When it comes to self storage sites, shipping containers are typically found outside. Customers can drive their vehicle right up to the doors to load and unload, an ideal solution for large items like furniture, vehicles and sporting goods. Containers are inexpensive and easily transportable, and containerised self storage sites are quick to set up. But increasingly people are coming to realise how versatile containers can be.
Timothy Brant-Coles first set up his own self-storage business in 2008. The inspiration came from a very personal requirement – there simply wasn’t anywhere nearby for him to store his own possessions when he was moving house. Realising others might also be in need of storage, he leased some containers and put them in a site near Alton in rural Hampshire. The business quickly took off.
Meanwhile, the marketplace for self storage was evolving. Increasing numbers of people are storing items when they’re moving house or redecorating or simply when they don’t have the space. When it comes to household items, people prefer a traditional internal storage facility, and are willing to pay extra for the comfort. Tim decided that indoor-style storage would be a great addition to his site.
Traditional building works would have been prohibitively expensive and time consuming. Looking for alternatives, Tim decided to construct the building out of shipping containers, customising and finishing them to such a high standard that customers wouldn’t be able to tell the difference.
The design was Tim’s own and was deceptively simple. Twelve 45’ high-cube containers would be bolted together side-by-side, with two corridors cut through to create four useable spaces per container. A door at one end would connect the structure to the existing reception unit, and a door at the other would allow access out into the rest of the site, which still features standard outdoor-access container storage. The containers would sit on concrete runners for stability but would still remain essentially temporary structures, meaning no planning permission would be needed.
Sourcing the containers proved to be more difficult than expected. While 45’ containers are not uncommon, the high-cube variety (containers with additional height) that were second hand, but in good condition, were in short supply. To track them down Tim turned to Southampton-based container specialists Willbox. Willbox had already supplied Tim with several containers for his outdoor operations, and he was pleased by their work.
“They’re always polite, and they do what they’ve promised,” he said simply. “They deliver on time, even when deadlines are tight. You can’t say that of all suppliers.”
Willbox has depots across the UK which enabled them to cast a wide net searching for the right type of container. Once sourced, the containers were stored at Willbox’s Southampton yard, where their in-house customisation team was able to carry out some of the preparatory work, such as repainting the units and cutting out the panels for the connecting corridor.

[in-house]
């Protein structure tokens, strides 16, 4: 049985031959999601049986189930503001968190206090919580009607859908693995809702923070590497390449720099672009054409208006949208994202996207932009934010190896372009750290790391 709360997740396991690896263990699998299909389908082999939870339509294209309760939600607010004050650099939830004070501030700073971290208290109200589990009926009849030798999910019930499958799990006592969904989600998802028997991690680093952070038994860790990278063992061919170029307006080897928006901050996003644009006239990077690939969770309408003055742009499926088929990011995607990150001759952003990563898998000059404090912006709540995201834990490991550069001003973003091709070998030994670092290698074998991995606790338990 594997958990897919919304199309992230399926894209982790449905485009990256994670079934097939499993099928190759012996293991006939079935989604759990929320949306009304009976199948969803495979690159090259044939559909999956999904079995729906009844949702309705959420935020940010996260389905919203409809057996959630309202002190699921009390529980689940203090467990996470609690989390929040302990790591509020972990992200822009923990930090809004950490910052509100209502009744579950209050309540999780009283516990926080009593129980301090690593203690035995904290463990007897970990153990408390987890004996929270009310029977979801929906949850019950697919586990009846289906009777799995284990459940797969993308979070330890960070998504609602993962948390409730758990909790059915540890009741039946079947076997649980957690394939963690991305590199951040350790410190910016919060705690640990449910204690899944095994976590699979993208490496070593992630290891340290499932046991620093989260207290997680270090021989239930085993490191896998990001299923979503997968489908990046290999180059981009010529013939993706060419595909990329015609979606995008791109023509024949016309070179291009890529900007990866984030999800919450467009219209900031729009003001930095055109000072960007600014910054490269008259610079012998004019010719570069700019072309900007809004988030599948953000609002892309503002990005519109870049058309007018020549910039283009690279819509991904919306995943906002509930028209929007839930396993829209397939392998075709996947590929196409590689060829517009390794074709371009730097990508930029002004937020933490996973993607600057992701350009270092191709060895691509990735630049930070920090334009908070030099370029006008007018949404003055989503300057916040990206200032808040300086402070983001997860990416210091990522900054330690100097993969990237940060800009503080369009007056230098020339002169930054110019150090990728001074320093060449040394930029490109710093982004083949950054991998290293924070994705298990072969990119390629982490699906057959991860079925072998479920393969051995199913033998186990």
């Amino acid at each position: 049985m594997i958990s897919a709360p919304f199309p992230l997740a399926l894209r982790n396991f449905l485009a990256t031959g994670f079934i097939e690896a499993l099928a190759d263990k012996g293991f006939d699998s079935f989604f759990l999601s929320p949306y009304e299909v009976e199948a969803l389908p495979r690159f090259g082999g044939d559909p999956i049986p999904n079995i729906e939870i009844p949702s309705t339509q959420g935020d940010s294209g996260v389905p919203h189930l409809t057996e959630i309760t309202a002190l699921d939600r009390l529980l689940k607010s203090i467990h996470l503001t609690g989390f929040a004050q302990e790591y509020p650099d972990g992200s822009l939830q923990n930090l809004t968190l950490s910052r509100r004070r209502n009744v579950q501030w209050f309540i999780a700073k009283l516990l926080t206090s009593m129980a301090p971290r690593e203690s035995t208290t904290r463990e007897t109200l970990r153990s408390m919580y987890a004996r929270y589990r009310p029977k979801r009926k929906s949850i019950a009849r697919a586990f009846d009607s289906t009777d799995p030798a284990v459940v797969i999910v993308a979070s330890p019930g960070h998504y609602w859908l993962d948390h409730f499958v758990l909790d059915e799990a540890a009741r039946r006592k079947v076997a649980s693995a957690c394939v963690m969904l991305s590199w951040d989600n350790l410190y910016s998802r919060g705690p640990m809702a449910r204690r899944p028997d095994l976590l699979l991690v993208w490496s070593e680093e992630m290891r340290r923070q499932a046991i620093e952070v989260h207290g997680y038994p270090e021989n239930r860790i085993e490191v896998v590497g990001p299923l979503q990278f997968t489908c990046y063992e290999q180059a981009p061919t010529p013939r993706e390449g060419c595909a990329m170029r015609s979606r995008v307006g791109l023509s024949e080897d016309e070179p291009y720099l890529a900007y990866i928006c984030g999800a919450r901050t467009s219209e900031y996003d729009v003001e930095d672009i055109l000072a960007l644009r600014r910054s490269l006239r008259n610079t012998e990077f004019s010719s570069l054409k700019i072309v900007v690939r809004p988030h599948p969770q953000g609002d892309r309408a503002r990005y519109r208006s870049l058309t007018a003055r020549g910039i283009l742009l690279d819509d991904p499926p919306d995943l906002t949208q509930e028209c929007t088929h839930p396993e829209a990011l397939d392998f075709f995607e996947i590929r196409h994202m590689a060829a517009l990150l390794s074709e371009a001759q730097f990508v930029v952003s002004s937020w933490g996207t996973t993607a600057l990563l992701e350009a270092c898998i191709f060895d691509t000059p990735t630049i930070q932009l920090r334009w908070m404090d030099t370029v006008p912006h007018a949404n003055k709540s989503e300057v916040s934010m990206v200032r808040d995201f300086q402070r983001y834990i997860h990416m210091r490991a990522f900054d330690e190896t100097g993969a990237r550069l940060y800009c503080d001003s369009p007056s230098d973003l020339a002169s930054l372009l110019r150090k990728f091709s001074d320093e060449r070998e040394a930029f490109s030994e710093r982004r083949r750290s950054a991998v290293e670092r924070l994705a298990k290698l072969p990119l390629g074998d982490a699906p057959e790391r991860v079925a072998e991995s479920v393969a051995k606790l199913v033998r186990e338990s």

However, a major obstacle was to come – getting the containers into position. The existing reception building blocked any direct access for HGVs or lifting equipment. The only solution was to hire a 180 tonne crane to lift the containers over the reception building one at a time.
“The crane was charged on a day rate,” says Tim, “so it was critical we got it all done in one go. We didn’t have the space on site to have the containers waiting around, so they were brought up one at a time from the docks. One truck would arrive, the container would be lifted and bolted into place, the truck would leave, the next truck would arrive. Timing was absolutely critical.”
For such a challenging operation, Tim needed a company he could trust. Williams Shipping, the sister company of Willbox, has a transport and cargo handling division with a fleet of trucks also based in Southampton. They provided five trucks for the day, running the relay from the docks with the containers in the correct order.
With the shell in place, the only thing left was to finish the interior. Unit doors and electrics were fitted. To avoid drilling holes, the team fitted custom-designed beams for the ceiling panels to attach to. Finally, the floors were fitted and anti-condensation insulation sprayed on all the walls.
The facility opened its doors to its first customers in spring 2019. The entire project took just 12 weeks to complete, and the cost comparison is remarkable – against a quoted price of £65/sq ft for a traditional structure, the new facility was able to be completed for just £30/sq ft, including internal finishing. The end result is modern and bright with a high-end finish: walking through from reception, it is impossible to tell that the building is made of shipping containers.
Tim has already branched out from his headquarters in Alton with sites in Farnham, Guildford and Winchester. Of his plans for the future, he comments: “Storage, storage and more storage!”
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